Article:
David Droga isn't the only Australian making headlines in the agency world. Sean Cummins has already left a memorable mark on American advertising, and he's ready to make an even bigger splash in the coming months. In short, he's coming for your business.
"I moved to the U.S. in order to back up what we've been doing [in Australia]," Cummins, the CEO of Cummins & Partners, told Adweek. "David Droga and I came from the same country so there will be obvious similarities, but we're very different people. We may be a bit more [Australian than Droga5], but that doesn't mean we don't know the U.S.—and we have a fresh take on things."
Cummins & Partners got a lot of attention earlier this year for "Ultrasound," which was one of the finalists in the Doritos "Crash the Super Bowl" contest, becoming the Big Game's most-shared ad and sparking conversation around the always controversial topic of birth control.
Comparing the American and Australian advertising industries, Cummins said, "Advertising is a universal language, and there's great work that is passionate and fun. But I think that in this market that has been slightly squeezed out. The American ad industry is very serious with clients not having a good time, people fighting over things and everyone with a point of view pulling brands in multiple directions. Generally speaking, the U.S. is a little serious and needs to loosen up."
Many who work in the industry would agree. But the real news concerns Cummins & Partners' expanding stateside presence.
Last year Cummins opened offices in Toronto and New York before acquiring Brooklyn-based dc3 and naming its founder, Todd Irwin, as the U.S. network's chief creative officer. In recent weeks, his agency folded Manhattan's Agency212 into its New York operations and named evp, account manager Kristina Tucker as an owner and equity partner. The moves were made in the interest of offering North American clients a full-service shop including media buying, digital and production services, and creative.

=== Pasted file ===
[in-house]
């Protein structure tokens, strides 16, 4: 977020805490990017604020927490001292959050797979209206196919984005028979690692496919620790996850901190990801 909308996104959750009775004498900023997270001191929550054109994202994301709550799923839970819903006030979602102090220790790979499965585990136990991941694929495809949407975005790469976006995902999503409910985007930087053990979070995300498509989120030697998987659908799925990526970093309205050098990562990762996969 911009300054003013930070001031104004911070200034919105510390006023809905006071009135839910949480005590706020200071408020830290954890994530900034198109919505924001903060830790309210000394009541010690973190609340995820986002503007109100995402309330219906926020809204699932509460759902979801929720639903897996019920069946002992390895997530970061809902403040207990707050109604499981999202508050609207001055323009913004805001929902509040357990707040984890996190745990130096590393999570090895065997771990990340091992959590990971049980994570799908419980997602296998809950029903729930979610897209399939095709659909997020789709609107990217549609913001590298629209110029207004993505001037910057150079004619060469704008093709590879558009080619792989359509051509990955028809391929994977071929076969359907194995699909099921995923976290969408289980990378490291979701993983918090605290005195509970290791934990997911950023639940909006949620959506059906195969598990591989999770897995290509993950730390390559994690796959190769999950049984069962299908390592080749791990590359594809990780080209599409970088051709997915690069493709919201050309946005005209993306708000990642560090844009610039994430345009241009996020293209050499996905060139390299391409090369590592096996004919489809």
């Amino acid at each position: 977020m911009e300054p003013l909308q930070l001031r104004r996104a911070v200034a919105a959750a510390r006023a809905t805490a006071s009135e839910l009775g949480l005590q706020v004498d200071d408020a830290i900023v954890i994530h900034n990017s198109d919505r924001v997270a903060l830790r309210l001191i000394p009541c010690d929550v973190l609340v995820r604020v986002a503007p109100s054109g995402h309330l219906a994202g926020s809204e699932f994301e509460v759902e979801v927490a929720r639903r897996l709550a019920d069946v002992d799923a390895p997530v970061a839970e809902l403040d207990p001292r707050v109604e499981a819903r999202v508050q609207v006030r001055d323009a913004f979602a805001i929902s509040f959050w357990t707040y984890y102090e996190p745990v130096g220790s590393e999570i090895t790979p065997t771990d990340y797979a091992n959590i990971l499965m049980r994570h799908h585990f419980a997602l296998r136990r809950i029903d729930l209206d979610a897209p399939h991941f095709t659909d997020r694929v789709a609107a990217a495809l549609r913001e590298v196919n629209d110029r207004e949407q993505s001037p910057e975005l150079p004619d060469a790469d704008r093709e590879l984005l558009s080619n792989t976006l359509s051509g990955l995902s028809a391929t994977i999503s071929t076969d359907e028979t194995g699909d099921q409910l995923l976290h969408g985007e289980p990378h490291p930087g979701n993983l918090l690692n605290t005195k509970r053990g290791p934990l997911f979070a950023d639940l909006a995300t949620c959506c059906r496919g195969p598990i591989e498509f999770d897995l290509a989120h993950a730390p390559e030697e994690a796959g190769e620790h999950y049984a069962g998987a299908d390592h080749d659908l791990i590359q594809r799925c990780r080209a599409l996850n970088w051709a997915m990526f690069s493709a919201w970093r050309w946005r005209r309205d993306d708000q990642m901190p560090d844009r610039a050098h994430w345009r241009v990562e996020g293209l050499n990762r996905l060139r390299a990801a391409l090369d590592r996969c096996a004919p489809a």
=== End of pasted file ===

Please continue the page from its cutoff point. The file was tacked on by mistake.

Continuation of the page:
"We are scaling up as we go along," Cummins said, adding, "Because the path is modeled around bringing the disciplines together under one roof, we're looking to acquire various shops that have their own specialties."
Cummins hinted to Adweek that there will be news of more acquisitions to come as his independent network brings what he sees as a unique sensibility to an unsteady industry.
"We have resourcefulness because we don't have big budgets," Cummins said, though his agency's roster currently includes Jeep, Nike and Vodafone.
Right now, his primary objective is to strengthen the agency's U.S. presence by winning what he called "that big foundation client." Cummins told Adweek the shop has been pitching accounts of various sizes. "These are clients who want a fresh perspective rather than the same pitches you get from agencies," he said.
He positioned the Canadian move as the equivalent of dipping his toes into the North American market and reiterated his focus on New York. "Toronto was not moving along at the pace we wanted, but now, we're primarily interested in getting New York City operations off the ground," he said. "We're all merged together working out of a semisecret location."
Regarding the political conversations stemming from his agency's Doritos ad, Cummins suggested commenters "need to take a chill pill."
"Anything that's kind of funny and a bit out there is going to be controversial these days," he said. "Pepsi felt happy enough to run it. It was totally fantastic … about as realistic as dogs buying Doritos."
He added, "We hoped and still hope that over time, people will know we were the agency behind it."
Cummins told Adweek to expect additional mergers, campaigns and new business announcements soon. We can only expect future work to be as colorful as the Doritos campaign, if not quite as politically fraught.